Loss given default (LGD) is another of the key metrics used in quantitative risk analysis. It is defined as the percentage risk of exposure that is not expected to be recovered in the event of default.
BBVA basically uses two approaches to estimate LGD. The most usual is that known as “workout LGD”, in which estimates are based on the historical information observed in the entity, by discounting the flows that are recorded throughout the recovery process of the contracts in default at a certain time.
In portfolios with a low rate of defaults (low default portfolio, or LDP), there is insufficient historical experience to make a reliable estimate using the Workout LGD method, so external sources of information have to be combined with internal data to obtain a representative rate of loss given default.
In general, the portfolios managed by the Bank show bimodal behavior in terms of loss given default: in other words, following default, the recovery of debt is in some cases total and in others, nil. Chart 11 shows the distribution of the LGD of mortgage portfolios in BBVA Spain, filtering the most recent defaults to prevent the short amount of time to recover from slanting the results.
The LGD estimates are carried out by segmenting operations according to different factors that are relevant for its calculation, such as the default period, seasoning, the loan to value ratio, type of customer, score, etc. The factors may be different according to the portfolio being analyzed. Some of these are illustrated below with examples.
- For contracts already in default, an important factor is the time since the default on the contract. The longer the contract has been in default, the lower the recovery of the outstanding debt pending. For the purposes of calculating the expected loss and economic capital, contracts not in default are also imputed a LGD comparable to contracts that have just defaulted (Chart 12).
- The seasoning is the period elapsed from the origination of the contract to the default. This factor is also relevant, as there is an inverse relationship between LGD and seasoning (Chart 13).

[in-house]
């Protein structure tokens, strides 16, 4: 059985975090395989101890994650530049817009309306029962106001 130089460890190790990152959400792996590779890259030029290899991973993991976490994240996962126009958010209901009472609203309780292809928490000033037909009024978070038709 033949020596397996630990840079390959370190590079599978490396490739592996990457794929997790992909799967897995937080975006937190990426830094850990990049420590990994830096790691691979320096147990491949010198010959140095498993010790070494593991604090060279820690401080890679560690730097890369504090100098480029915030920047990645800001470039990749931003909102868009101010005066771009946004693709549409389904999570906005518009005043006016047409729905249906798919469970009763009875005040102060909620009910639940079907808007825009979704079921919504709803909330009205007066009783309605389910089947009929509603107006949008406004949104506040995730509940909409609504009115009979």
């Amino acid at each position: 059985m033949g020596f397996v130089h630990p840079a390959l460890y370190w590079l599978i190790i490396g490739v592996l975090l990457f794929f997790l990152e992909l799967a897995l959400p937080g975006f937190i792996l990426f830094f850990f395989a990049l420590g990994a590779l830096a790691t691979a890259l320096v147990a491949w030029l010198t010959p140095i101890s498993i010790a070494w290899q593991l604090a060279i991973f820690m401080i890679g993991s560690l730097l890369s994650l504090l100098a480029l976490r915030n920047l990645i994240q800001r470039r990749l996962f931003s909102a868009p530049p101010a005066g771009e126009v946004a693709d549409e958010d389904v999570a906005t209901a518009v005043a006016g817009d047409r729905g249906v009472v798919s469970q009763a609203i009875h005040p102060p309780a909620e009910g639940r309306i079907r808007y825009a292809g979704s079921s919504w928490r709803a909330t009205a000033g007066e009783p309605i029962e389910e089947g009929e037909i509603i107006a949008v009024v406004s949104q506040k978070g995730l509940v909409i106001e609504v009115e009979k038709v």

- Loan-to-value ratio: Internal analyses show that LGD depends on the relationship between the amount of the loan and the value of the collateral (loan-to-value, LTV), a characteristic feature of the mortgage portfolio (Chart 14).
- Customer type: In the specific case of products for companies the customer type has proven to be a relevant factor. Therefore, a LGD estimate has been obtained for each size of company: corporations, large companies, SMEs, etc.
- Score: The credit rating of contracts may be used to estimate LGD, as there is a positive correlation between score and LGD (Chart 15).
- Exposure at default (EAD): The exposure of contracts at the time of the default is positively related to LGD (Chart 16).
Progress in building LGD scorings and ratings is becoming increasingly important for adapting LGD estimations to economic and social changes. These estimates allow new factors to be included without losing the robustness of the information and obtain models that are more sensitive to improvements or deteriorations in the portfolio. BBVA has already begun to work on incorporating these modifications in the internal models used.
In the BBVA Group, different LGDs are attributed to the outstanding portfolio (performing and non-performing), according to combinations of all the significant factors, depending on the features of each product and/or customer.
This can be seen in Chart 14, where LGD is explained according to the seasoning of the contract and its loan-to-value (LTV) ratio.
Finally, it is important to mention that LGD varies with the economic cycle. Hence, two concepts can be defined: long-run LGD (LRLGD), and LGD at the worst moment in the cycle, or Downturn LGD (DLGD).
LRLGD represents the average long-term LGD corresponding to an acyclical scenario that is independent of the time of estimation. This scenario should be applied when calculating expected losses. DLGD represents the LGD at the worst time of the economic cycle, so it should be used to calculate economic capital, because the aim of EC is to cover possible losses incurred over and above those expected.
All estimates of loss given default (LGD, LRLGD and DLGD) are performed for each portfolio, taking into account all the factors mentioned above. However, no LRLGD or DLGD estimates are made in portfolios in which the loss given default is not significantly sensitive to the cycle, as recovery processes cover extended periods of time in which the isolated situations of the economic cycle are mitigated.
In addition to being a basic input for quantifying expected losses and capital, LGD estimates have other uses for internal management. For example, LGD is an essential factor for appropriate price discrimination. Similarly, it can be useful for determining the approximate value of a non-performing portfolio in the hypothetical event of outsourcing its recovery, or prioritizing potential recovery actions.